The lines between web sites and web applications are blurred. Outside of the more classical publishing scenarios (which are discussed in a different course), how do you take your XML data and put it on the web, taking advantage of modern information architecture principles and the capabilities of modern browsers?
The class project will be a web-based information site. We will be supplying computers with software already installed, or you can bring your own laptop.
Faculty members Matt Patterson, Norm Walsh, and Paul Downey teach, as well as Faculty Board member Dr Lauren Wood. Other Faculty members will be available to help with the hands-on part of the classes.
Classes for 2011
Web Information Architecture
Taught by Paul Downey.
An introduction to presenting data in a form friendly to Machines and Humans using examples from around The Web. We’ll cover topics including:
- Architectural Styles: REST (v) RPC-style web services
- Verbs: GET, POST, PUT, DELETE
- Content negotiation, canonical URIs and HTTP Range-14
- Can your Website be your API?
- Modelling data as resources: documents, tags, searching, filtering
The practical exercise will be getting started with our case-study using Sinatra (a Ruby framework available from http://sinatrarb.com).
Taught by Matt Patterson.
The full-fat tools commonly used to read, write, and transform XML and HTML documents (such as XSLT and the DOM) are sometimes like using the proverbial sledgehammer. There are a whole host of brilliant lightweight tools for processing XML and HTML on a server, your local machine, or in a web browser.
- XML parsing with Nokogiri
- simple XPath
- CSS Selectors
- More complex documents
- simple (complex) XPath — custom functions
- DOM-ish with Nokogiri
- Namespaces, oh my!
- DOM scripting
- Introduction to JQuery
- Document traversal
- Document manipulation
Security and Identity
Taught by Dr Lauren Wood.
Web sites and applications are under constant attack for a variety of purposes ranging from simple vandalism to attempts to steal proprietary information. Web applications need to be protected from such attacks and many require implementation of security provisions to limit access to information and functions to authorized users.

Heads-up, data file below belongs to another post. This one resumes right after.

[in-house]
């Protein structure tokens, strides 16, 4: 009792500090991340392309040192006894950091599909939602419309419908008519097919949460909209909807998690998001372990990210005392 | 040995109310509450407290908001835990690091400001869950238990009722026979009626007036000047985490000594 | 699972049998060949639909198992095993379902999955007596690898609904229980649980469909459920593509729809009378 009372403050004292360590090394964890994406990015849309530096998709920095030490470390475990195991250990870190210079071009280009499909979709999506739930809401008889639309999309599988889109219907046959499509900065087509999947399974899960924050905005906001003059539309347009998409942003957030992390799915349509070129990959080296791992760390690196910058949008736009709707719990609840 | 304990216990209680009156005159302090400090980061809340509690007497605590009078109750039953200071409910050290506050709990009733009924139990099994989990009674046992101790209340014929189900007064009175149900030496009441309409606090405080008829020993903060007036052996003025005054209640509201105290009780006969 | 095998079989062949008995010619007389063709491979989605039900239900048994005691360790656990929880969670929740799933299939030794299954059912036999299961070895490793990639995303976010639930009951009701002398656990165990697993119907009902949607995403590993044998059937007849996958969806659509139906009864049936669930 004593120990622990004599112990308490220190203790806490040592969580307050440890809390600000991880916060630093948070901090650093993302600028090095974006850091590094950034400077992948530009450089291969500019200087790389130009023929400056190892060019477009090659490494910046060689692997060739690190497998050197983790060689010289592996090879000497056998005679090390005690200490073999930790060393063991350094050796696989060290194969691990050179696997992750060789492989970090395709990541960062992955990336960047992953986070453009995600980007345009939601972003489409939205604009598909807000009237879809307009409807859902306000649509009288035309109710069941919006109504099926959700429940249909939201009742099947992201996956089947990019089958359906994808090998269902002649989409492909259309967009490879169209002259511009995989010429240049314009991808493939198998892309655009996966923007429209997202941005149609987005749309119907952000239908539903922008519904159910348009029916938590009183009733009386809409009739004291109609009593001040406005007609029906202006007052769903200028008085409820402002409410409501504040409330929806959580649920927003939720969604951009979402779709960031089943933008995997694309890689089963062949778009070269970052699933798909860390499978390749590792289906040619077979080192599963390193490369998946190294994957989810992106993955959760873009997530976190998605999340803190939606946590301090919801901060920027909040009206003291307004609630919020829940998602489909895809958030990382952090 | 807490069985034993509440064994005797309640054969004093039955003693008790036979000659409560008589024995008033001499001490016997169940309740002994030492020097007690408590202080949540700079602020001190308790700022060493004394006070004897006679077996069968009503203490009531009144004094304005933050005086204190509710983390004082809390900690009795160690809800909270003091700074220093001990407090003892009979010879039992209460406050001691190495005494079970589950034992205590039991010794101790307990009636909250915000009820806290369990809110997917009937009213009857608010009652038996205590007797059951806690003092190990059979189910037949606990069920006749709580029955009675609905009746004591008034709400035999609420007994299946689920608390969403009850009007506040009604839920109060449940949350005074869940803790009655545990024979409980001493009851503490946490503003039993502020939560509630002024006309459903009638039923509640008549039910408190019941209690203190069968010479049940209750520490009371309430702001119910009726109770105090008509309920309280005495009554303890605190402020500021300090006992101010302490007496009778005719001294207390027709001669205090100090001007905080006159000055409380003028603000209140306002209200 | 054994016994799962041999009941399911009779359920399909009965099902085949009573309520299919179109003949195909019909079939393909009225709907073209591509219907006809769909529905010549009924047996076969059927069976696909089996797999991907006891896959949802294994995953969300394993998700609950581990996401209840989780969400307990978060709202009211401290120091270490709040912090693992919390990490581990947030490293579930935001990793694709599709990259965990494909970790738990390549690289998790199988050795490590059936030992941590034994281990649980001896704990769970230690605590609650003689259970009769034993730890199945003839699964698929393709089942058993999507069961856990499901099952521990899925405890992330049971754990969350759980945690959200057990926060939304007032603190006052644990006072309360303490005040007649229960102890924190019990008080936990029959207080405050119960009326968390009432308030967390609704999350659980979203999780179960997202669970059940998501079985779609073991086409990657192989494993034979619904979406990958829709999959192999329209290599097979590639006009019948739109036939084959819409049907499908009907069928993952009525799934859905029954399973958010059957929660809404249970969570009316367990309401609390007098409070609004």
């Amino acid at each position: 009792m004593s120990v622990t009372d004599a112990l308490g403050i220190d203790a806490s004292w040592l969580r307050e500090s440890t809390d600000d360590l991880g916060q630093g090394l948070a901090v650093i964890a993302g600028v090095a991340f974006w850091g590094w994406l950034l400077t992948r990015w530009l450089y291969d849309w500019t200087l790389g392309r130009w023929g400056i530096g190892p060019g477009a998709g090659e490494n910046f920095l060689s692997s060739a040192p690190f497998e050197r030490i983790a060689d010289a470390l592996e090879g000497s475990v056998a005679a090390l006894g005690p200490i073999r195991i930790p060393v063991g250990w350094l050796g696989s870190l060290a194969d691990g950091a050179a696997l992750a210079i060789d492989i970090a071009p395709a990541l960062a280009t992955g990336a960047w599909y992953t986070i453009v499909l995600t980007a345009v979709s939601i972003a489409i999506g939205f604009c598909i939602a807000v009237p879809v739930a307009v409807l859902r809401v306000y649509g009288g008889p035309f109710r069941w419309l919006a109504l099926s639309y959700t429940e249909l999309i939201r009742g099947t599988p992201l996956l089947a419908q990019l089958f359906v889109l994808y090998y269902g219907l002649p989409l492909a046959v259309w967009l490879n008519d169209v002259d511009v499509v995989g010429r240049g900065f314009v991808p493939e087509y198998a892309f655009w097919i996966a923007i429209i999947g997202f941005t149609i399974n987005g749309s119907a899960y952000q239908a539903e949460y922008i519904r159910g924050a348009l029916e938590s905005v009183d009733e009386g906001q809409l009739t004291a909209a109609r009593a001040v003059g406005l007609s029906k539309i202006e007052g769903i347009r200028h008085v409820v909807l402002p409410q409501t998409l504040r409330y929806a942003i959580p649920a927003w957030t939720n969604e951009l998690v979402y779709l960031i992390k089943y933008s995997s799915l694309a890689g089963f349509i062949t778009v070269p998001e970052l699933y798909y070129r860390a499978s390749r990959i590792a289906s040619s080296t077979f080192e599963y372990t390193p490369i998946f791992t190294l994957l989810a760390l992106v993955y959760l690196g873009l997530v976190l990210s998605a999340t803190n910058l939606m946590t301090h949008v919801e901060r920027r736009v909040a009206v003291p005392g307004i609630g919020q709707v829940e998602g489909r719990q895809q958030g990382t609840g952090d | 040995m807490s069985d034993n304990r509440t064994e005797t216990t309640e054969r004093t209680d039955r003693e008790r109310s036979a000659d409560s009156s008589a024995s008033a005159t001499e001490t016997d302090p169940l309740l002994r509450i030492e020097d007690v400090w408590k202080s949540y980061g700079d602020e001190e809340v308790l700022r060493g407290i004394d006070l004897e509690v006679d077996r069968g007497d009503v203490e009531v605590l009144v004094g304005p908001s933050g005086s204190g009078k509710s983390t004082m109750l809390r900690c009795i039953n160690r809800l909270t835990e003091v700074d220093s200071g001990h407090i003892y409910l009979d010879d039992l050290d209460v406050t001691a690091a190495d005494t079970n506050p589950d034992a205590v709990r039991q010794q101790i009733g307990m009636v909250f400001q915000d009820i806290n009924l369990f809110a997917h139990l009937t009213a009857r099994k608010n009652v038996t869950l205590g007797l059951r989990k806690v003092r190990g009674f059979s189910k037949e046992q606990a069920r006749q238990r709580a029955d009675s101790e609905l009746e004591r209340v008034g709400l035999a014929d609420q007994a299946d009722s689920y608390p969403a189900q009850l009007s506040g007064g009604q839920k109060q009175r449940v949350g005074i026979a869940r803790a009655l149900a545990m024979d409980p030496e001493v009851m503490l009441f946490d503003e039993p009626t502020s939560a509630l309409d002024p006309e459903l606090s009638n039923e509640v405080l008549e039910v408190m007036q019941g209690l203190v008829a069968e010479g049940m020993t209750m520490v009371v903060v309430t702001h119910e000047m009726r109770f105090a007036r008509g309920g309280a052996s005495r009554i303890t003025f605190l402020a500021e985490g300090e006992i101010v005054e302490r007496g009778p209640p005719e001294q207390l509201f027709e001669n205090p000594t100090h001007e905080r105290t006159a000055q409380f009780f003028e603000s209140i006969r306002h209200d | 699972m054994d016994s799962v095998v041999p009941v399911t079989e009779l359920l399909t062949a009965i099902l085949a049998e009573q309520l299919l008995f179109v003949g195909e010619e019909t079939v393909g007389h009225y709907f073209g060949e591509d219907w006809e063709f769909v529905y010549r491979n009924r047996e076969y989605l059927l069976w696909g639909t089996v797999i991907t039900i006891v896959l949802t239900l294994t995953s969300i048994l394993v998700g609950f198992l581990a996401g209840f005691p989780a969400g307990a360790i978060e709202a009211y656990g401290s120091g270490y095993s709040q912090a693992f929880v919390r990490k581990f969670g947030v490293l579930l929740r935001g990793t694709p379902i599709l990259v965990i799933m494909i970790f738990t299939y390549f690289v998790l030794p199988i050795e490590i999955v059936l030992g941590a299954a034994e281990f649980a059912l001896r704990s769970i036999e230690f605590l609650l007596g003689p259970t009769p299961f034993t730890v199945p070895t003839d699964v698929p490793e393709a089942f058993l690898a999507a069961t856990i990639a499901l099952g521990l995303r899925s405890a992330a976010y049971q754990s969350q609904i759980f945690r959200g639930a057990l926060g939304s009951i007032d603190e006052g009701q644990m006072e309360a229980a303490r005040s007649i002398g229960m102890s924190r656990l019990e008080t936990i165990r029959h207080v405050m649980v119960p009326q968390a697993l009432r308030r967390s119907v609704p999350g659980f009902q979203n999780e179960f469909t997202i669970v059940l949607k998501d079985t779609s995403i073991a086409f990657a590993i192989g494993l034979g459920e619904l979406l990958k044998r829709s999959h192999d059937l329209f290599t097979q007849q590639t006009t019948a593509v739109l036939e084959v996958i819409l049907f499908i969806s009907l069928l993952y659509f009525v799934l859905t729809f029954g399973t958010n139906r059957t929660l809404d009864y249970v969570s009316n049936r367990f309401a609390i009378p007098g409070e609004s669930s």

During this session you’ll learn about some of the most common attacks and how to harden your Web application against them. You’ll learn about securing access to your Web application, protecting information during transfer, and the pros and cons of integration with external Web identity services.
Client-Side Latest and Greatest
Taught by Norm Walsh.
The language of the web, HTML, is getting the largest and most significant update perhaps in its entire history. The W3C and the WHAT WG are collaborating to produce HTML5. The update includes both new features and new expectations of browser interoperability.
In this session, we’ll look at the changing face of HTML. We’ll explore the new and updated elements as well as how these elements interact with new browser APIs.
- Introduction to HTML5 markup
- New markup
- Semantic markup (e.g., HTML Microdata and schema.org)
- Forms controls
- Lights and sounds (canvas, video, and audio)
- HTML5 vs. Flash vs. Silverlight
- Deprecated elements
- Polyglot markup
- Mixing HTML and XML
- Styling with CSS
- Introduction to HTML5 APIs